10 Critical Steps for Selling a Complex Business By: Kaiser Wahab and Lauren Mack

by Riveles Wahab LLP
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1. Find Competent Legal Counsel

Mergers and acquisitions is a very specialized legal area. If the counsel you have been using for you business’ matters up to this point is inexperienced in this area of the law, it may be wise to interview other lawyers or firms that do have experience. An attorney who specializes in mergers and acquisitions is less likely to miss an important consideration in the final deal and will help you move towards a smooth closing. Make sure that you have a good relationship with your new legal team and ask for an estimation of how much the legal fees will be to complete the transaction.

2. Get An Investment Banker

Unless you have already received an offer for your business, you will need an investment banker to help you find a buyer. A good way to find a top-notch investment banker is to ask your legal and accounting advisors if they can recommend someone whose work has impressed them.  Personally interview the investment bankers you are considering and don’t be afraid to contact the heads of other companies they have worked with to inquire about their performances. Once your investment banker has furnished you with a proposed engagement letter, have your legal counsel thoroughly review it. Be on the lookout for “tail” provisions, which require you to pay the investment banker a fee if a buyer he or she introduced you to later decides to buy your company within a certain period of time.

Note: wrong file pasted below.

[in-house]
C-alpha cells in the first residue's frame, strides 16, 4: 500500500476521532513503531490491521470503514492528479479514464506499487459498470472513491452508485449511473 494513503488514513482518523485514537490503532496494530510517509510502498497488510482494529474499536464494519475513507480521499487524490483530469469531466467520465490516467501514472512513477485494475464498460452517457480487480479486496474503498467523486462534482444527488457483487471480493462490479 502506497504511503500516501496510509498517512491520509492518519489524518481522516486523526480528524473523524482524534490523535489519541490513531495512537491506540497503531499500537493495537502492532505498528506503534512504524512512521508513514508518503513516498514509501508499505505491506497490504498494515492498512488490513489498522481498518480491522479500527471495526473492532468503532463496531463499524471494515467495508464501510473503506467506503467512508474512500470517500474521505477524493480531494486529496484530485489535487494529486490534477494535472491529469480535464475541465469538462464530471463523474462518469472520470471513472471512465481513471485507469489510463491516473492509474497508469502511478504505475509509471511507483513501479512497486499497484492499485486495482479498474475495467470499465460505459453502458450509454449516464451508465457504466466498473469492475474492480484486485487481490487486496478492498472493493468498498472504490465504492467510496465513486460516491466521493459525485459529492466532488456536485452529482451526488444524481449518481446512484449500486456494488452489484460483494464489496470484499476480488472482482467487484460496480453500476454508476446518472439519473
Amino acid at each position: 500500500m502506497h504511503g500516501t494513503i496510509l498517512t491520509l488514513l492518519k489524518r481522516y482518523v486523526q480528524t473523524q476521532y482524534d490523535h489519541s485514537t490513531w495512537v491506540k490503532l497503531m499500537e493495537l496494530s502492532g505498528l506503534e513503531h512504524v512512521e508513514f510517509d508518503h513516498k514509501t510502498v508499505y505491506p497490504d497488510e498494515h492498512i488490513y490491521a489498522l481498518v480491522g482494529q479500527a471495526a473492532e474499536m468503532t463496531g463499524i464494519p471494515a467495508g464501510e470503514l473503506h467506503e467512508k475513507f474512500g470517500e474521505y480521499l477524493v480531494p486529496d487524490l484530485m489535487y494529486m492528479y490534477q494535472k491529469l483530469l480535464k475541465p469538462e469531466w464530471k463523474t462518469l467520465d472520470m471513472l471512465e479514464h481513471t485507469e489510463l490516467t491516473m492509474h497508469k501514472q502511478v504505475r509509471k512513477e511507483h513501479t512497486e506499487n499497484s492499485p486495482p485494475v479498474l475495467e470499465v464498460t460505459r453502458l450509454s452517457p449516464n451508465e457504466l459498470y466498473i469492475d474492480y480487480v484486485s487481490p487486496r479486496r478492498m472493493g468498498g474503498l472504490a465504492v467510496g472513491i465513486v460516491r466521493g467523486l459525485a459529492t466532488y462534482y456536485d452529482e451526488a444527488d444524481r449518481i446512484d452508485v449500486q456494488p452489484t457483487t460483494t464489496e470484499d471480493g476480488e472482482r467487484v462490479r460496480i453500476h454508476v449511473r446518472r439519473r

3. Facilitate Due Diligence

A potential buyer will provide you with a due diligence list of all of the information they want to review before purchasing your company. This includes all of your company’s contracts, corporate records, personnel records, and (preferably audited) financial information. Make sure that open issues are resolved as soon as possible and have your legal counsel review your books and records.

4. Use a Nondisclosure Agreement